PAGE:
Yamisel lives with her mother. She is responsible for making beds, running errands and cleaning. Her mother is employed.
Ping pong, singing and telling stories are Yamisel's favorite activities. In primary school her performance is above average and she also regularly attends church activities, Bible class and choir.
Because of your sponsorship, Yamisel will have new opportunities to learn and grow physically, mentally, and spiritually. Thank you for your concern and prayers.
Yamisel lives in the forested community of Barrio Arlen Siu, home to approximately 30,000 residents. Typical houses are constructed of dirt floors, plastic walls and corrugated iron roofs. The commonly spoken language is Spanish.
The regional diet consists of maize, beans, bread, plantains, rice and chicken. Common health problems in this area include anemia, diarrhea, gastrointestinal diseases and respiratory illnesses. Most adults work as street vendors and earn the equivalent of $57 per month. This community has water and electricity but needs schools, employment opportunities, food, clothes and improved housing.
Your sponsorship allows the staff of Campanitas de Vida Student Center to provide Yamisel with Christian education, medical checkups, nutritious food, health and hygiene education, special celebrations, sports, tutoring, homework assistance and school uniforms. The center staff will also provide evangelism and monthly meetings for the parents or guardians of Yamisel.
With the Pacific Ocean on the west and the Caribbean Sea to the east, Nicaragua is the second largest country in Central America, after Mexico. The country has three different geographic regions: the Pacific lowlands, the north-central mountains and the Caribbean lowlands, also called the Mosquito Coast or Mosquitía. The climate is tropical in the lowlands and cooler in the highlands. The Mosquito Coast is an outlet for many of the large rivers originating in the central mountains. It is a sparsely populated rainforest area. Seventeen percent of the country has been given national park status.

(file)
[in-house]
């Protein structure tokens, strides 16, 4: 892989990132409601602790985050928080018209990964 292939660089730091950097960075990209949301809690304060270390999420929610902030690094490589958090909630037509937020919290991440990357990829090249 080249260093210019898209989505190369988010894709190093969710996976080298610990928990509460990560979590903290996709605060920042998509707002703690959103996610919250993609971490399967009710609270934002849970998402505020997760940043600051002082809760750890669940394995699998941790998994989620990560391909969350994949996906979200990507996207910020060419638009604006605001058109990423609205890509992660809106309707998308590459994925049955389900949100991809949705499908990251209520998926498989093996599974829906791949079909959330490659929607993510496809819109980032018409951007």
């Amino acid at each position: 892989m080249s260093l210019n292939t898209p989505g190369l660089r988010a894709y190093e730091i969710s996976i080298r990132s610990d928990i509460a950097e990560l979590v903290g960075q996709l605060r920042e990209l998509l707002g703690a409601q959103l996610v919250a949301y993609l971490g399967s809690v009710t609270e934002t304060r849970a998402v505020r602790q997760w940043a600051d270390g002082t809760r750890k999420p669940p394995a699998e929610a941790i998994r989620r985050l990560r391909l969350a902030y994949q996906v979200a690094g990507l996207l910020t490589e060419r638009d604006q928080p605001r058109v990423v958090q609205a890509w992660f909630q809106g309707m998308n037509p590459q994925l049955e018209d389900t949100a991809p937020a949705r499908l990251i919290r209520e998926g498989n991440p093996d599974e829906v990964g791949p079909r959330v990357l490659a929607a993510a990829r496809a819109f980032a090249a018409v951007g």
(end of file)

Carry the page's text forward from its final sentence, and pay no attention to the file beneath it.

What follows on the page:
The Nicaraguan population, mostly of indigenous and European ancestry, is more urban than rural. Spanish is the official language but on the Caribbean coast, Creole English and indigenous languages are also spoken. Poetry is one of Nicaragua's most loved arts. Even though most Nicaraguans are Catholic, during the 20th century Protestant denominations increased their membership, particularly in the western half of the country.
In 1524, Hernandez de Cordoba founded the first permanent Spanish settlements in the region. Nicaragua gained independence from Spain in 1821, briefly becoming a part of the Mexican Empire. In 1838, Nicaragua became an independent republic. The country began free-market reforms in 1991, after 12 years of economic free fall under the Sandinista regime. Despite some initial setbacks, Nicaragua has made dramatic progress. Nicaragua is primarily an agricultural country but construction, mining, fisheries, exports and general commerce have added to its stability and the well-being of its people.
In November 1998, Hurricane Mitch ravaged Nicaragua. Heavy rains followed and triggered a mudslide at Volcán Casita that buried several villages. Over 3,000 Nicaraguans died as a result of the hurricane. Several nations cancelled Nicaragua's debt in late 1999 as a result of the tragedy and the country is rebuilding slowly.
Map of Nicaragua
Child's Location: Northern Managua